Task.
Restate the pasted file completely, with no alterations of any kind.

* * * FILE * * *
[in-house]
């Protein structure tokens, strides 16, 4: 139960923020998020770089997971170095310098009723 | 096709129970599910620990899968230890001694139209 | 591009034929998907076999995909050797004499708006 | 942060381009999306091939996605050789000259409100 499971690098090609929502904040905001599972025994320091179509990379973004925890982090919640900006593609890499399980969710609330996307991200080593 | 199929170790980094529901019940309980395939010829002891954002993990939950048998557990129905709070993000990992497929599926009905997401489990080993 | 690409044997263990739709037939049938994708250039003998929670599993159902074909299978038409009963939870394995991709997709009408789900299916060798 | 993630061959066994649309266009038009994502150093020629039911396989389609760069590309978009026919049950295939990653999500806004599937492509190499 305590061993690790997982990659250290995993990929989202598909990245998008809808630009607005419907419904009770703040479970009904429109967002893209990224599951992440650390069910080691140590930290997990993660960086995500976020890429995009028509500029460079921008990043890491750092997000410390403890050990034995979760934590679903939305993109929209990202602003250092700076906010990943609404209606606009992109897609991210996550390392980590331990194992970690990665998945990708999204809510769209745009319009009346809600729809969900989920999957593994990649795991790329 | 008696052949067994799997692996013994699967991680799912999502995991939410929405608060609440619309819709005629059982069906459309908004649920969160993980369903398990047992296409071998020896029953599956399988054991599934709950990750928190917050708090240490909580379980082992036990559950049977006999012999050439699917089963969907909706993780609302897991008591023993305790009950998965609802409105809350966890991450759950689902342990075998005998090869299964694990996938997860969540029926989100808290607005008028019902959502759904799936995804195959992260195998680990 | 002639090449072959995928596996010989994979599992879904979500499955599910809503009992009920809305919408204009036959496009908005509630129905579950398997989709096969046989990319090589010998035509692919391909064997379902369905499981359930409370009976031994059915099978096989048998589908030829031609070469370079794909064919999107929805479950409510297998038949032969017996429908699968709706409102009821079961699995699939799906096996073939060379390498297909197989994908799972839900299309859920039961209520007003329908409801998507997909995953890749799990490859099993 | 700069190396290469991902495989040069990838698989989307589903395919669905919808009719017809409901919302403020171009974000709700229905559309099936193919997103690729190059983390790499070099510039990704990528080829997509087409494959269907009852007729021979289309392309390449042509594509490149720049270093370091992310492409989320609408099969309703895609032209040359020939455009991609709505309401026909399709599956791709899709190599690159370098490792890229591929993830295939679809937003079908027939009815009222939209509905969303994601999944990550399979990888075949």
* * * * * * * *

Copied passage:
[in-house]
């Protein structure tokens, strides 16, 4: 139960923020998020770089997971170095310098009723 | 096709129970599910620990899968230890001694139209 | 591009034929998907076999995909050797004499708006 | 942060381009999306091939996605050789000259409100 499971690098090609929502904040905001599972025994320091179509990379973004925890982090919640900006593609890499399980969710609330996307991200080593 | 199929170790980094529901019940309980395939010829002891954002993990939950048998557990129905709070993000990992497929599926009905997401489990080993 | 690409044997263990739709037939049938994708250039003998929670599993159902074909299978038409009963939870394995991709997709009408789900299916060798 | 993630061959066994649309266009038009994502150093020629039911396989389609760069590309978009026919049950295939990653999500806004599937492509190499 305590061993690790997982990659250290995993990929989202598909990245998008809808630009607005419907419904009770703040479970009904429109967002893209990224599951992440650390069910080691140590930290997990993660960086995500976020890429995009028509500029460079921008990043890491750092997000410390403890050990034995979760934590679903939305993109929209990202602003250092700076906010990943609404209606606009992109897609991210996550390392980590331990194992970690990665998945990708999204809510769209745009319009009346809600729809969900989920999957593994990649795991790329 | 008696052949067994799997692996013994699967991680799912999502995991939410929405608060609440619309819709005629059982069906459309908004649920969160993980369903398990047992296409071998020896029953599956399988054991599934709950990750928190917050708090240490909580379980082992036990559950049977006999012999050439699917089963969907909706993780609302897991008591023993305790009950998965609802409105809350966890991450759950689902342990075998005998090869299964694990996938997860969540029926989100808290607005008028019902959502759904799936995804195959992260195998680990 | 002639090449072959995928596996010989994979599992879904979500499955599910809503009992009920809305919408204009036959496009908005509630129905579950398997989709096969046989990319090589010998035509692919391909064997379902369905499981359930409370009976031994059915099978096989048998589908030829031609070469370079794909064919999107929805479950409510297998038949032969017996429908699968709706409102009821079961699995699939799906096996073939060379390498297909197989994908799972839900299309859920039961209520007003329908409801998507997909995953890749799990490859099993 | 700069190396290469991902495989040069990838698989989307589903395919669905919808009719017809409901919302403020171009974000709700229905559309099936193919997103690729190059983390790499070099510039990704990528080829997509087409494959269907009852007729021979289309392309390449042509594509490149720049270093370091992310492409989320609408099969309703895609032209040359020939455009991609709505309401026909399709599956791709899709190599690159370098490792890229591929993830295939679809937003079908027939009815009222939209509905969303994601999944990550399979990888075949």